The COVID-19 pandemic has become a major public health concern over the past 3 years, leading to adverse effects on front-line healthcare workers. This study aimed to develop a Body Mass Index (BMI) change prediction model among doctors and nurses in North China during the COVID-19 pandemic, and further identified the predicting effects of lifestyles, sleep quality, work-related conditions, and personality traits on BMI change.Methods
The present study was a cross-sectional study conducted in North China, during May-August 2022. A total of 5,400 doctors and nurses were randomly recruited from 39 COVID-19 designated hospitals and 5,271 participants provided valid responses. Participants’ data related to social-demographics, dietary behavior, lifestyle, sleep, personality, and work-related conflicts were collected with questionnaires. Deep Neural Network (DNN) was applied to develop a BMI change prediction model among doctors and nurses during the COVID-19 pandemic.ResultsOf participants, only 2,216 (42.0%) individuals kept a stable BMI. Results showed that personality traits, dietary behaviors, lifestyles, sleep quality, burnout, and work-related conditions had effects on the BMI change among doctors and nurses. The prediction model for BMI change was developed with a 33-26-20-1 network framework. The DNN model achieved high prediction efficacy, and values of R2, MAE, MSE, and RMSE for the model were 0.940, 0.027, 0.002, and 0.038, respectively. Among doctors and nurses, the top five predictors in the BMI change prediction model were unbalanced nutritional diet, poor sleep quality, work-family conflict, lack of exercise, and soft drinks consumption.Conclusion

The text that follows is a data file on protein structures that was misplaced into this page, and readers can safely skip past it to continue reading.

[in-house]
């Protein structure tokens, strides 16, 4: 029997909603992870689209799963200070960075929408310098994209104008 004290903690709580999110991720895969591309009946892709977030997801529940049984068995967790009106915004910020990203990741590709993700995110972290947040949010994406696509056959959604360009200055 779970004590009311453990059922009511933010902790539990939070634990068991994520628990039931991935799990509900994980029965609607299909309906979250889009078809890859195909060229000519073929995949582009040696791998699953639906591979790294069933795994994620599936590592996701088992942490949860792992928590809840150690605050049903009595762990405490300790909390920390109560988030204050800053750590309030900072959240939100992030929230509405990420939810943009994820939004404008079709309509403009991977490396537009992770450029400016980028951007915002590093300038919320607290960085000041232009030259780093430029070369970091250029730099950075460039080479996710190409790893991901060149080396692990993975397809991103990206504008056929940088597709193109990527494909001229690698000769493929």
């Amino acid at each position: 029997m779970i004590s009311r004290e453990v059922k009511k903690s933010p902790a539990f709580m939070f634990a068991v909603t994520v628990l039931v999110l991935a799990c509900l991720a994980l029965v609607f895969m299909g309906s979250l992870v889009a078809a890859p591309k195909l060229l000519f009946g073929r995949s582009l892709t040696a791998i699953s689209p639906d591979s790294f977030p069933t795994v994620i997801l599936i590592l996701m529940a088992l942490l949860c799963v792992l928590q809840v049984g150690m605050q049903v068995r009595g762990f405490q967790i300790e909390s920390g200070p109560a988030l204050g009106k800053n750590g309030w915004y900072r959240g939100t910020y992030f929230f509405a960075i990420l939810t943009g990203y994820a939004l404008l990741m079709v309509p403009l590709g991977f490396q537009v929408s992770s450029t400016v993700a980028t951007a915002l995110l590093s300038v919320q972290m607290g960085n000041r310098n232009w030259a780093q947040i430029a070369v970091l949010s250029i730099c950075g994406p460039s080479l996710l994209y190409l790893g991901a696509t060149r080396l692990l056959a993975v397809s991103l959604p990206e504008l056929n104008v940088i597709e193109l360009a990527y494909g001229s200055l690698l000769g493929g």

During the COVID-19 pandemic, BMI change was highly prevalent among doctors and nurses in North China. Machine learning models can provide an automated identification mechanism for the prediction of BMI change. Personality traits, dietary behaviors, lifestyles, sleep quality, burnout, and work-related conditions have contributed to the BMI change prediction. Integrated treatment measures should be taken in the management of weight and BMI by policymakers, hospital administrators, and healthcare workers.